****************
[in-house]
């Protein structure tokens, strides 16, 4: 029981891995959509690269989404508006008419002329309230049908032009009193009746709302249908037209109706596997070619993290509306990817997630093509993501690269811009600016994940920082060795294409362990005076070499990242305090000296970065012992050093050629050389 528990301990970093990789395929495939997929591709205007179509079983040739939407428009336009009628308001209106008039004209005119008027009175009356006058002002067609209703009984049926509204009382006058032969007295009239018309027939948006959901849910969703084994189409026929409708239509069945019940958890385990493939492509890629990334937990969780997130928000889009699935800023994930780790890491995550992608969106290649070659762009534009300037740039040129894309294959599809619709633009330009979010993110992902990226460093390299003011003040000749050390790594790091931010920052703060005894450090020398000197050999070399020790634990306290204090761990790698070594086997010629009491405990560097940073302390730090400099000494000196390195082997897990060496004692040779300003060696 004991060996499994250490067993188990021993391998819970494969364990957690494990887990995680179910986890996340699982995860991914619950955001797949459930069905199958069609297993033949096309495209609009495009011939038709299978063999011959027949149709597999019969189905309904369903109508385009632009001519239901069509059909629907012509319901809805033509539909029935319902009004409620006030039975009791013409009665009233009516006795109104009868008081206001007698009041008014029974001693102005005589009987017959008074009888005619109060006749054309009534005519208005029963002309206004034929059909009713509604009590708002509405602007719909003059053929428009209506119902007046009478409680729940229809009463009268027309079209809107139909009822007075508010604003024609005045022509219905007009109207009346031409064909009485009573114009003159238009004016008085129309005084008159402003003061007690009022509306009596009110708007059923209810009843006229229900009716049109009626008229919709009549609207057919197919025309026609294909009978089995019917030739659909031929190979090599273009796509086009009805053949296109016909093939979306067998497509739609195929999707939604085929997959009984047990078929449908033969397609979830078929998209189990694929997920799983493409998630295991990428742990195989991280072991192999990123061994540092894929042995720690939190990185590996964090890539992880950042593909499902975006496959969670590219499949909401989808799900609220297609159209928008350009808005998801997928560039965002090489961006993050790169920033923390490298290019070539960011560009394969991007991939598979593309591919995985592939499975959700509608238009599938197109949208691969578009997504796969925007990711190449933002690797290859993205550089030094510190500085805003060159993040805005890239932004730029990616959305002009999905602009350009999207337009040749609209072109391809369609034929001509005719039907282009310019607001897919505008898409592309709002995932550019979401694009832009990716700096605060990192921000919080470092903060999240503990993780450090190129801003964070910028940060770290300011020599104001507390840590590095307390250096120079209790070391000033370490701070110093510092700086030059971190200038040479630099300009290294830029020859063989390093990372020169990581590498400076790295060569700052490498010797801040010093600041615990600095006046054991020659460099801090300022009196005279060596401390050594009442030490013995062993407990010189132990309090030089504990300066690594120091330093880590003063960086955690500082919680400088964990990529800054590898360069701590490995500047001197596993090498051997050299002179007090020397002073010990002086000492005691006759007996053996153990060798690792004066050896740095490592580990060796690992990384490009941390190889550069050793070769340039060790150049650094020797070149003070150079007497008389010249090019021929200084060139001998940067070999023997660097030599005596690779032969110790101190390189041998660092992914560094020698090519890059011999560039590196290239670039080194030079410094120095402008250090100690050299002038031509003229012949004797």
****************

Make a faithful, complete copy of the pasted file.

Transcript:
[in-house]
């Protein structure tokens, strides 16, 4: 029981891995959509690269989404508006008419002329309230049908032009009193009746709302249908037209109706596997070619993290509306990817997630093509993501690269811009600016994940920082060795294409362990005076070499990242305090000296970065012992050093050629050389 528990301990970093990789395929495939997929591709205007179509079983040739939407428009336009009628308001209106008039004209005119008027009175009356006058002002067609209703009984049926509204009382006058032969007295009239018309027939948006959901849910969703084994189409026929409708239509069945019940958890385990493939492509890629990334937990969780997130928000889009699935800023994930780790890491995550992608969106290649070659762009534009300037740039040129894309294959599809619709633009330009979010993110992902990226460093390299003011003040000749050390790594790091931010920052703060005894450090020398000197050999070399020790634990306290204090761990790698070594086997010629009491405990560097940073302390730090400099000494000196390195082997897990060496004692040779300003060696 004991060996499994250490067993188990021993391998819970494969364990957690494990887990995680179910986890996340699982995860991914619950955001797949459930069905199958069609297993033949096309495209609009495009011939038709299978063999011959027949149709597999019969189905309904369903109508385009632009001519239901069509059909629907012509319901809805033509539909029935319902009004409620006030039975009791013409009665009233009516006795109104009868008081206001007698009041008014029974001693102005005589009987017959008074009888005619109060006749054309009534005519208005029963002309206004034929059909009713509604009590708002509405602007719909003059053929428009209506119902007046009478409680729940229809009463009268027309079209809107139909009822007075508010604003024609005045022509219905007009109207009346031409064909009485009573114009003159238009004016008085129309005084008159402003003061007690009022509306009596009110708007059923209810009843006229229900009716049109009626008229919709009549609207057919197919025309026609294909009978089995019917030739659909031929190979090599273009796509086009009805053949296109016909093939979306067998497509739609195929999707939604085929997959009984047990078929449908033969397609979830078929998209189990694929997920799983493409998630295991990428742990195989991280072991192999990123061994540092894929042995720690939190990185590996964090890539992880950042593909499902975006496959969670590219499949909401989808799900609220297609159209928008350009808005998801997928560039965002090489961006993050790169920033923390490298290019070539960011560009394969991007991939598979593309591919995985592939499975959700509608238009599938197109949208691969578009997504796969925007990711190449933002690797290859993205550089030094510190500085805003060159993040805005890239932004730029990616959305002009999905602009350009999207337009040749609209072109391809369609034929001509005719039907282009310019607001897919505008898409592309709002995932550019979401694009832009990716700096605060990192921000919080470092903060999240503990993780450090190129801003964070910028940060770290300011020599104001507390840590590095307390250096120079209790070391000033370490701070110093510092700086030059971190200038040479630099300009290294830029020859063989390093990372020169990581590498400076790295060569700052490498010797801040010093600041615990600095006046054991020659460099801090300022009196005279060596401390050594009442030490013995062993407990010189132990309090030089504990300066690594120091330093880590003063960086955690500082919680400088964990990529800054590898360069701590490995500047001197596993090498051997050299002179007090020397002073010990002086000492005691006759007996053996153990060798690792004066050896740095490592580990060796690992990384490009941390190889550069050793070769340039060790150049650094020797070149003070150079007497008389010249090019021929200084060139001998940067070999023997660097030599005596690779032969110790101190390189041998660092992914560094020698090519890059011999560039590196290239670039080194030079410094120095402008250090100690050299002038031509003229012949004797």